let it get noised abroad." And he forced He would not give voice to the doubt, Mr. Malcolm back into his chamber. but it grew upon him more and more, till

(TO BE CONTINUED.)

THE LOST RABBITS.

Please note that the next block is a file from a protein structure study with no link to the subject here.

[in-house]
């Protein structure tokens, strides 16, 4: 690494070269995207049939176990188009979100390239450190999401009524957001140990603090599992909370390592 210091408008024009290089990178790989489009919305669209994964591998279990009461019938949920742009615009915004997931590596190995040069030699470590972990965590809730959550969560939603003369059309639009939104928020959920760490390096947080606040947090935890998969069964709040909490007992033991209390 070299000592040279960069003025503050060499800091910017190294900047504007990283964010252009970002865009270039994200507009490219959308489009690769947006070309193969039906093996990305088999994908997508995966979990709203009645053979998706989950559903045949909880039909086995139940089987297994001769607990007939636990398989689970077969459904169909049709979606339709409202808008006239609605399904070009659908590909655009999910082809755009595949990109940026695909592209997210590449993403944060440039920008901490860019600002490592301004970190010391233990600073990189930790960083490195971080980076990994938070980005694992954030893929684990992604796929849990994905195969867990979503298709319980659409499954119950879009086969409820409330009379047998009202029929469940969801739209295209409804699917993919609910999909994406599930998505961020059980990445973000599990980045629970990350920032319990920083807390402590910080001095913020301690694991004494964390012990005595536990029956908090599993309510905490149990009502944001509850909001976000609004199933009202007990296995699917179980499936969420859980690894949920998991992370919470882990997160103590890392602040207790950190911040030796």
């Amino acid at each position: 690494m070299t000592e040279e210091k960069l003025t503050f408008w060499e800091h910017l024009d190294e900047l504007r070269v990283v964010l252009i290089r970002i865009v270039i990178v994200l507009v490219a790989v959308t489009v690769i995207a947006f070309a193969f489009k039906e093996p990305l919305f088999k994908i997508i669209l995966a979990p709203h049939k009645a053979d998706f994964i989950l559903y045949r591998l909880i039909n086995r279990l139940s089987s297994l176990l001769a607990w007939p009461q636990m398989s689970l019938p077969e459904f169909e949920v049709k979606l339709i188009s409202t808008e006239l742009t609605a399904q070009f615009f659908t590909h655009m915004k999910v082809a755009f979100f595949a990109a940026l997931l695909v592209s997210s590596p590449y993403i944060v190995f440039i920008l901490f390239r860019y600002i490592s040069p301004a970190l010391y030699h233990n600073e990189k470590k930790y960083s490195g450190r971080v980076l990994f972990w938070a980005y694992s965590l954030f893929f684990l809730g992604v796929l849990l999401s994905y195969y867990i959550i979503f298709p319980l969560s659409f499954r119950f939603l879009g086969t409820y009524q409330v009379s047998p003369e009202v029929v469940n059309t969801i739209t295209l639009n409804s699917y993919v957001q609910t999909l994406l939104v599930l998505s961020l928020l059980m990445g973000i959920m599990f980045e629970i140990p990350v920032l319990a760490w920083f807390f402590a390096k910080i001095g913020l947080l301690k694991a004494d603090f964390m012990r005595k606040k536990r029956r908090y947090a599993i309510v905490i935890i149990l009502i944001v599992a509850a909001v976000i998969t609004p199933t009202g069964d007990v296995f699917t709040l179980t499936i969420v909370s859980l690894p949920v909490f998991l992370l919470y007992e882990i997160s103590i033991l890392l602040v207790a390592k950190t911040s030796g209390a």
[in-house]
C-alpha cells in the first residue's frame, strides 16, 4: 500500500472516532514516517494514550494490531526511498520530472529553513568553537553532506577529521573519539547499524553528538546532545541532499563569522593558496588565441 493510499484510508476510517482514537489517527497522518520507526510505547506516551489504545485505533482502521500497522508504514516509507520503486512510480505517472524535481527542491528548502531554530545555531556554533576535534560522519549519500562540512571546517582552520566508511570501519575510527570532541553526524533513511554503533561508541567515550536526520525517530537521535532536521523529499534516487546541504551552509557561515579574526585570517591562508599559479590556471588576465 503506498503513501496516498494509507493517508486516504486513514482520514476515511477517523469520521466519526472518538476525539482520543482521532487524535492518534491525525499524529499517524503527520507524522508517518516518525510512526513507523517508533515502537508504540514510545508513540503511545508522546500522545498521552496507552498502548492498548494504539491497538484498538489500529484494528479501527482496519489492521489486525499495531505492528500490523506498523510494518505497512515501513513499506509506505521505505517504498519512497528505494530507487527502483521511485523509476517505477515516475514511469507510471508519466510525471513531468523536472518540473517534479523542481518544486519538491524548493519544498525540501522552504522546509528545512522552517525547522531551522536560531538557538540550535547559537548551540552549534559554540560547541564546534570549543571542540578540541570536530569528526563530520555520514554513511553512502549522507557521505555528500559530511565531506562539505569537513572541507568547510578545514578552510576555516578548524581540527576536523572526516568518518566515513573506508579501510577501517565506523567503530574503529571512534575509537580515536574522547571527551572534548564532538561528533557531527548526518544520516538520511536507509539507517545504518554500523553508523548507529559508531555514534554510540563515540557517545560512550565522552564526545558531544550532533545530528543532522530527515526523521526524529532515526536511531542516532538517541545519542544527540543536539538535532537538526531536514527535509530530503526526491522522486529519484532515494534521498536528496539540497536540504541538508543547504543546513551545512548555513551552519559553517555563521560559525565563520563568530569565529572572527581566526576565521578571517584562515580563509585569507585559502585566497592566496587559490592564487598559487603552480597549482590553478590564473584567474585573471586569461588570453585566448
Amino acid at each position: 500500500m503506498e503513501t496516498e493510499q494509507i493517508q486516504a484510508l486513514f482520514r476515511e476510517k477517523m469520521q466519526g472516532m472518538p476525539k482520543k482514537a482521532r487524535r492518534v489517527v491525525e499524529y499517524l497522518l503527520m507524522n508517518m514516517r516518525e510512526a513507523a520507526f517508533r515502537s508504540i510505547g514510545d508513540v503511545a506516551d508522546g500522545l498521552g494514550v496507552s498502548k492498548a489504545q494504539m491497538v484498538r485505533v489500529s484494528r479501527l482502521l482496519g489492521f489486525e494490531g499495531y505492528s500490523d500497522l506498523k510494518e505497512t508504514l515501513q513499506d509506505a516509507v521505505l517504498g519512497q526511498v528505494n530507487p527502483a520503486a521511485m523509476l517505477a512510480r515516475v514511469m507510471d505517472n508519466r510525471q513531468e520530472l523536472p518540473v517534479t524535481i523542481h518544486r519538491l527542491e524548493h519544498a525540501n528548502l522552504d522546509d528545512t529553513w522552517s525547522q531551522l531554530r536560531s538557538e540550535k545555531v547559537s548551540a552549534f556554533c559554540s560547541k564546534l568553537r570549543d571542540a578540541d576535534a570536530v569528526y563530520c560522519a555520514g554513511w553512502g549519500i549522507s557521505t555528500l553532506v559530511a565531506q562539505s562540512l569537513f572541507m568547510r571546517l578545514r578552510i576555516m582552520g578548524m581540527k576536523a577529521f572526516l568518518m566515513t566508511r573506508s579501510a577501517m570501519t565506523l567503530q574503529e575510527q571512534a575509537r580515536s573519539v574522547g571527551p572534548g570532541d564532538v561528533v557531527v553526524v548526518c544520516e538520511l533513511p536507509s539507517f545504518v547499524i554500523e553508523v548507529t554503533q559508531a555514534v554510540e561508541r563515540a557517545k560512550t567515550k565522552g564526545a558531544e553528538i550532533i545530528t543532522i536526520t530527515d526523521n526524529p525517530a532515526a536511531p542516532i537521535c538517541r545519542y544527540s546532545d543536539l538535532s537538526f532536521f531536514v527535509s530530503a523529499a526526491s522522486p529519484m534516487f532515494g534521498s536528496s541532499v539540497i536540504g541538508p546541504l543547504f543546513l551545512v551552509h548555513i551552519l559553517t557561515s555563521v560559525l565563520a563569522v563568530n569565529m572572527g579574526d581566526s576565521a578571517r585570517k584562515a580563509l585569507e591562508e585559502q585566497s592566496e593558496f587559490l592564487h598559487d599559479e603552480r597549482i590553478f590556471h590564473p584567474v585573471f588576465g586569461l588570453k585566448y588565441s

BY KATE BEAFOAM, SUCH a happy little boy as Georgie Wells clear white bunnies, so cuinning and pretty, was when his Uncle John sent him the were nearly frightened to death. For tho pretty pair of rabbits he had been daily first few days after he received them ho wishing for since he saw Freddie Burton's could scarcely think or talk of anything cunning black and white ones! He told else. His studies were sadly neglectedjolly Uncle John-who had not forgotten indeed, it was with difficulty that he was his own boyhood, with its ardent wishes, persuaded to leave them to go to school; and therefore always listened attentively and the moment he relurned he ran quickly to all of his bright little nephew's hopes to them, to see that they were all safe. He and grievances—about the rabbits, and was greatly pleased at the praise bestowed how inuch he wanted a pair. Uncle John on them by his little schoolmates. One, Warmly expressed his adıniration of the in particular, Johnny Cleaves, seemed cunning creatures, and told Georgie many quite as fond of them as Georgie himself. funny things about the pair be had when He never tired of watching them, and each he was a boy. His were clear wbite, with day he brought a radish, beet, carrot, or such bright red eyes, be told Georgie, who something he knew the rabbits were fond thought they must be prettier than the of. At first Georgie was pleased and proud .colored ones. Well, the next Saturday of the praise and kindly attention Johnny night, two days after Uncle John returned gave his pets, but soon he became quito to the city, the expressman left a crate for jealous, as Johnny really fed them more “Master George Wells,” with Uucle than he did, and they were very fond of John's compliments.